• Dilip Vishwanat / Getty Images

    dynasty

    Chelsea Clinton: I’d Run for Office

    Hillary will make “right choice” about 2016.

    Are the Clintons the new Kennedys? Chelsea Clinton will consider running for public office, the former first daughter said in an interview Monday with NBC News. She said she’s currently happy with the politicians that represent her where she lives, but “if at some point that weren’t true and I thought I could make a meaningful and measurably greater impact, I’d have to ask and answer that question.” As for all that talk about her mother, Hillary Clinton, running for president in 2016: “I very much want her to make the right choice for herself,” Chelsea said. “I know that will be the right choice for our country.”

    Read it at The Hill
  • The Honoroable Hillary Rodham Clinton at the Women in the World Conference 2013 on April 5 in New York, New York. (Roxxe/Marc Bryan-Brown)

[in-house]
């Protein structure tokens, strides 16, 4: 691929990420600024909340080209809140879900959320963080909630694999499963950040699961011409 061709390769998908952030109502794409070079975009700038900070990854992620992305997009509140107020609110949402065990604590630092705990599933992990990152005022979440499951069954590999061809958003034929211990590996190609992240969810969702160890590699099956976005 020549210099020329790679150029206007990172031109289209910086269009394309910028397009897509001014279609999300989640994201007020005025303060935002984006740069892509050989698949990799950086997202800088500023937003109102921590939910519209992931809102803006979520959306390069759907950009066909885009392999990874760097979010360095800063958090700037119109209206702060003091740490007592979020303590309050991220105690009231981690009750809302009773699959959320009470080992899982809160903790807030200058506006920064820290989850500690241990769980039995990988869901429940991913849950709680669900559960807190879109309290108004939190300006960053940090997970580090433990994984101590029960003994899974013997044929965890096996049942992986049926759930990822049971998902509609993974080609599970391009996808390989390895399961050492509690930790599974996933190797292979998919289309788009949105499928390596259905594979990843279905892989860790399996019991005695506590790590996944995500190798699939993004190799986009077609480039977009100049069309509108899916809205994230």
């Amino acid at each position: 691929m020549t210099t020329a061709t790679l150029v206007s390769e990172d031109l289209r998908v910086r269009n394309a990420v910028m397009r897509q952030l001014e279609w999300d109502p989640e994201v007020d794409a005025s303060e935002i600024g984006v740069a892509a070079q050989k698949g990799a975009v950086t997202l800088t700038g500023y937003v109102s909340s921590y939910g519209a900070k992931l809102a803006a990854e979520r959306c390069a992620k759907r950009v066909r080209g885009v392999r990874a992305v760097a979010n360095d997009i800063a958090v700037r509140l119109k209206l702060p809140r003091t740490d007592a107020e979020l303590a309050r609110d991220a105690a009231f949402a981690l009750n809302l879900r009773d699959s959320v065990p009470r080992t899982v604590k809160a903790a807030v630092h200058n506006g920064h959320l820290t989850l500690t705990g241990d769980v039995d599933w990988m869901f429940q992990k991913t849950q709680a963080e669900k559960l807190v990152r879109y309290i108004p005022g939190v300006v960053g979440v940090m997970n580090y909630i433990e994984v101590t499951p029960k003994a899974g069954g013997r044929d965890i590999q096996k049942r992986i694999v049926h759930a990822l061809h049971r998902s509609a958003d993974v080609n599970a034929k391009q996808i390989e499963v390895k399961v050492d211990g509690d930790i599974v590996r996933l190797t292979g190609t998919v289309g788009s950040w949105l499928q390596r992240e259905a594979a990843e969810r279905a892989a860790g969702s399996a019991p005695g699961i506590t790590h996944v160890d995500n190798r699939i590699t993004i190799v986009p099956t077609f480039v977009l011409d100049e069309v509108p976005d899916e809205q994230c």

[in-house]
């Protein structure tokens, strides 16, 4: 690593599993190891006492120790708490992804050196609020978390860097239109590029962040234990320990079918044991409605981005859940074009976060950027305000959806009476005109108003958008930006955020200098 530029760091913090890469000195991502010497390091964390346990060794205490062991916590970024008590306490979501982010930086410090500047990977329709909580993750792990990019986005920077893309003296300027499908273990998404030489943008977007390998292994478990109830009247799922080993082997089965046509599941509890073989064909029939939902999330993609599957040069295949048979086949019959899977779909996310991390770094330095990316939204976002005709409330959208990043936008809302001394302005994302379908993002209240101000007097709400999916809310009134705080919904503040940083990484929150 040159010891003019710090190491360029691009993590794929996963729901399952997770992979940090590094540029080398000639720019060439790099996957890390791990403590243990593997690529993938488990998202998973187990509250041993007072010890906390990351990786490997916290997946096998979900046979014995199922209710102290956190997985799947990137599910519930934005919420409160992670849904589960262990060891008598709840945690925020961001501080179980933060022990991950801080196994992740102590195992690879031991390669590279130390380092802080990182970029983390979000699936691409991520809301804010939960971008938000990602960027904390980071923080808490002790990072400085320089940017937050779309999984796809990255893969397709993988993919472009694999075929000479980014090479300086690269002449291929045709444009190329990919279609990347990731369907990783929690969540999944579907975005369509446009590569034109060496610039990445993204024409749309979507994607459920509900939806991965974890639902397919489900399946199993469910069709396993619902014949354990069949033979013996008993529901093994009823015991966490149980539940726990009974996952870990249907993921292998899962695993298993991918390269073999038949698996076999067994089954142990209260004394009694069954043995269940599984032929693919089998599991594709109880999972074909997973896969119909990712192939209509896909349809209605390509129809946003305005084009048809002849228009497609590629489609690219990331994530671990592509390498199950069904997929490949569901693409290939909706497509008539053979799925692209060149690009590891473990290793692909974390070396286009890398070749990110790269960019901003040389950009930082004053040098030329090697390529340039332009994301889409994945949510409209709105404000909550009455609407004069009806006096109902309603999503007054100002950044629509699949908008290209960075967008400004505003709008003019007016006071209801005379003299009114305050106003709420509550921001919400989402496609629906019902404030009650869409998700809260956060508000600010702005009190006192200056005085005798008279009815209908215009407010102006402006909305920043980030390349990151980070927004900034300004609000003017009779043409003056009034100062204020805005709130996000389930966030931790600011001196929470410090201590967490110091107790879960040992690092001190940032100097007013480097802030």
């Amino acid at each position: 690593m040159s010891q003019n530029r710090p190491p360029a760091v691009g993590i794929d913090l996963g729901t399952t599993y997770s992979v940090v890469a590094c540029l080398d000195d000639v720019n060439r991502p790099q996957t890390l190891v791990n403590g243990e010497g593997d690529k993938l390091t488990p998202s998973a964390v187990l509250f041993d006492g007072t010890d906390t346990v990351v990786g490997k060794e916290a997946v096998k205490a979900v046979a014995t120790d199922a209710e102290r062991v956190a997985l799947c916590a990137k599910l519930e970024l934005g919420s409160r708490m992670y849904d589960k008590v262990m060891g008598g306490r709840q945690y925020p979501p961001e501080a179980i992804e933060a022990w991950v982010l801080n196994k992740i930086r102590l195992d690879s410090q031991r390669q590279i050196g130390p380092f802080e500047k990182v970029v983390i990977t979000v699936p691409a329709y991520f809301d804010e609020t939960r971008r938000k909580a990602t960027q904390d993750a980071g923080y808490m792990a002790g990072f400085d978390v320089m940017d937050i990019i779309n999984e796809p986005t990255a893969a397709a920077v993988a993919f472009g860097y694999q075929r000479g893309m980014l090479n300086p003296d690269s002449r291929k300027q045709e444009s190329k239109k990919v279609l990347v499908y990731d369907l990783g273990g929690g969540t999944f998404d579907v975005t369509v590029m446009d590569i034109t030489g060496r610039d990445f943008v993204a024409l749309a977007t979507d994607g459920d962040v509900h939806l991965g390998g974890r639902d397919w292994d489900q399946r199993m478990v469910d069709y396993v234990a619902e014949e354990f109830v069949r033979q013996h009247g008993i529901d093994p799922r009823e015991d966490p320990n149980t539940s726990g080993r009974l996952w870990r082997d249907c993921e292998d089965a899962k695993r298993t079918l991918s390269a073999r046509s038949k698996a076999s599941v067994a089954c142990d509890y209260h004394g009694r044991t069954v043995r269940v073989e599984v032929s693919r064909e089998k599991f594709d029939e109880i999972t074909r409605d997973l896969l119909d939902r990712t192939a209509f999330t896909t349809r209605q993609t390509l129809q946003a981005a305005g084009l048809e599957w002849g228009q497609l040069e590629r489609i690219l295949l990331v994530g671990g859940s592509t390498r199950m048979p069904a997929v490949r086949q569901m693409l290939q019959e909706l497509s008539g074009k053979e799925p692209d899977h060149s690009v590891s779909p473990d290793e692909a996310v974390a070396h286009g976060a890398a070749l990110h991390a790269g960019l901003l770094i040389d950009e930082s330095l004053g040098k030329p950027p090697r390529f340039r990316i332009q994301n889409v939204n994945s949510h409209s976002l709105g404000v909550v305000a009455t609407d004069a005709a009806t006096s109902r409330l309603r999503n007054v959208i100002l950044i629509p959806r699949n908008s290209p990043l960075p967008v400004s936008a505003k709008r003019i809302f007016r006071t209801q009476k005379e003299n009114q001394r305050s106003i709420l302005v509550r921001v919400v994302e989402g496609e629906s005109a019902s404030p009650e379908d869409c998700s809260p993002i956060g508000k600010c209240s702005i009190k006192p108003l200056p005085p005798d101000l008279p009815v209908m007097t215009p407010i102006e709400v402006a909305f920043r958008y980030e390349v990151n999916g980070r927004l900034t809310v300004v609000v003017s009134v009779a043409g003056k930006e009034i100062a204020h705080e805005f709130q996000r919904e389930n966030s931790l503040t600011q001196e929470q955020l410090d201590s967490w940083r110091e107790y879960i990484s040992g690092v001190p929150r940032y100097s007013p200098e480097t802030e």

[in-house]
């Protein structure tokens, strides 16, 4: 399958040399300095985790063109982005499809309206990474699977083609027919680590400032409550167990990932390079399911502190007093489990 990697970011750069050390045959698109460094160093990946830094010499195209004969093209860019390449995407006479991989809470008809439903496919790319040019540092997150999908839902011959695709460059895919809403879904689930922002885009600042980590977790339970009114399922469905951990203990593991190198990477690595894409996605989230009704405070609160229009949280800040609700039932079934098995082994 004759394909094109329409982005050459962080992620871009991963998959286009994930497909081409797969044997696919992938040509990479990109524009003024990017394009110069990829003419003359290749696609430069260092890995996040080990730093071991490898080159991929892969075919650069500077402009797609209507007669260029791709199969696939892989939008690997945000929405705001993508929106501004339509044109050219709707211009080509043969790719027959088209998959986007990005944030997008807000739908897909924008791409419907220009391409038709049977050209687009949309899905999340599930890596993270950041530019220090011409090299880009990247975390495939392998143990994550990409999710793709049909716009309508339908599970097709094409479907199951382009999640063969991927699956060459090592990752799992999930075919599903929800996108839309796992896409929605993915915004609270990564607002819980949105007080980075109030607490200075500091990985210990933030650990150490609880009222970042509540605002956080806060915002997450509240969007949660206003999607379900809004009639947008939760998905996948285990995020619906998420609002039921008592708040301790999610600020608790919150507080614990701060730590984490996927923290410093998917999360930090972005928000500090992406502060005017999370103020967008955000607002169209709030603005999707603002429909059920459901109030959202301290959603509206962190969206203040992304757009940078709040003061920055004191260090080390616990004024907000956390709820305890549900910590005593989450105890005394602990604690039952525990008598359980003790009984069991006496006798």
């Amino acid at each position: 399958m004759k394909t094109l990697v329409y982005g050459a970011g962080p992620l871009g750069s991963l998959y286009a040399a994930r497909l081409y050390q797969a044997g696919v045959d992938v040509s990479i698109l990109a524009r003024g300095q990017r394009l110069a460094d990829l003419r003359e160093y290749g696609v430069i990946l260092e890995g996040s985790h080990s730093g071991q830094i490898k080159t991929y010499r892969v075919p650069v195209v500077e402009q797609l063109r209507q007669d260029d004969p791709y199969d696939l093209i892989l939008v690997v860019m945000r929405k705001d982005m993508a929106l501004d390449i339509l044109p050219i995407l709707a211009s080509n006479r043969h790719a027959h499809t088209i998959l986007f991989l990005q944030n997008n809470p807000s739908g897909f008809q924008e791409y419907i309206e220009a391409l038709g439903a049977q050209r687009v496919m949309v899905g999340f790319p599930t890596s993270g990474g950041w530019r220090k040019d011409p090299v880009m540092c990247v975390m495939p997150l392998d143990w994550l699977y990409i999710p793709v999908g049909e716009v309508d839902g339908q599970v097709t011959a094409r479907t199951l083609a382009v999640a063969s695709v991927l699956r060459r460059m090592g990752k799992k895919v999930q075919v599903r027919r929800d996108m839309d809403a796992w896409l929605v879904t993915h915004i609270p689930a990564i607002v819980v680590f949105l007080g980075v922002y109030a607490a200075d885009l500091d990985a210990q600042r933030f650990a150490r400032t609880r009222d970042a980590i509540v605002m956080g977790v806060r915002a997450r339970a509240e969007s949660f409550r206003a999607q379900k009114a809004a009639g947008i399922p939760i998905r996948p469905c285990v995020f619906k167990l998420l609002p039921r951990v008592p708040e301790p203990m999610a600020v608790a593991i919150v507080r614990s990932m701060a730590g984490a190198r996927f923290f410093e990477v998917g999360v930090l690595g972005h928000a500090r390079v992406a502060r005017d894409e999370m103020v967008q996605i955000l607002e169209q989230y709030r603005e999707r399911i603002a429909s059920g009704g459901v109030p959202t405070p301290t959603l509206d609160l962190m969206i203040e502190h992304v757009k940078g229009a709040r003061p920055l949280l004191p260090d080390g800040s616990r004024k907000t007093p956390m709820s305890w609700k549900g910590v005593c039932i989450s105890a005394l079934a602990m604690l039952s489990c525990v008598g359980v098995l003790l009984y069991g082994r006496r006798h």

Summit 2013

    Clinton’s Missed Message

    The burdens of caring for an aging population are falling heavily on the shoulders of American women, writes Gail Sheehy.

    Can you believe it? Women now live shorter lives in America than in any other major industrialized country!

    That was just one of the startling warnings delivered by Hillary Clinton in a stem-winding speech introduced by Tina Brown at the Women in the World Summit on Friday.

    Permalink
  • Roxxe/Marc Bryan-Brown

    Titans of Tech

    Wanted: Girls Who Code

    Chelsea Clinton and a panel of female tech entrepreneurs urged the Women in the World audience to encourage more girls to “lean in” to computer science.

    While the publication of Facebook COO Sheryl Sandberg’s recent tome, Lean In, has focused the national discussion on the diminished roles of women in big business, there still remains a major gender problem over in Silicon Valley.

    According to a study by Catalyst Census, 14.3 percent of executive officers among Fortune 500 companies are women. And yet the number of women in senior-management positions in technology companies has remained relatively unchanged over the past decade, staying at between just 3 and 5 percent, claims a separate study by the Anita Borg Institute for Women and Technology.

    Permalink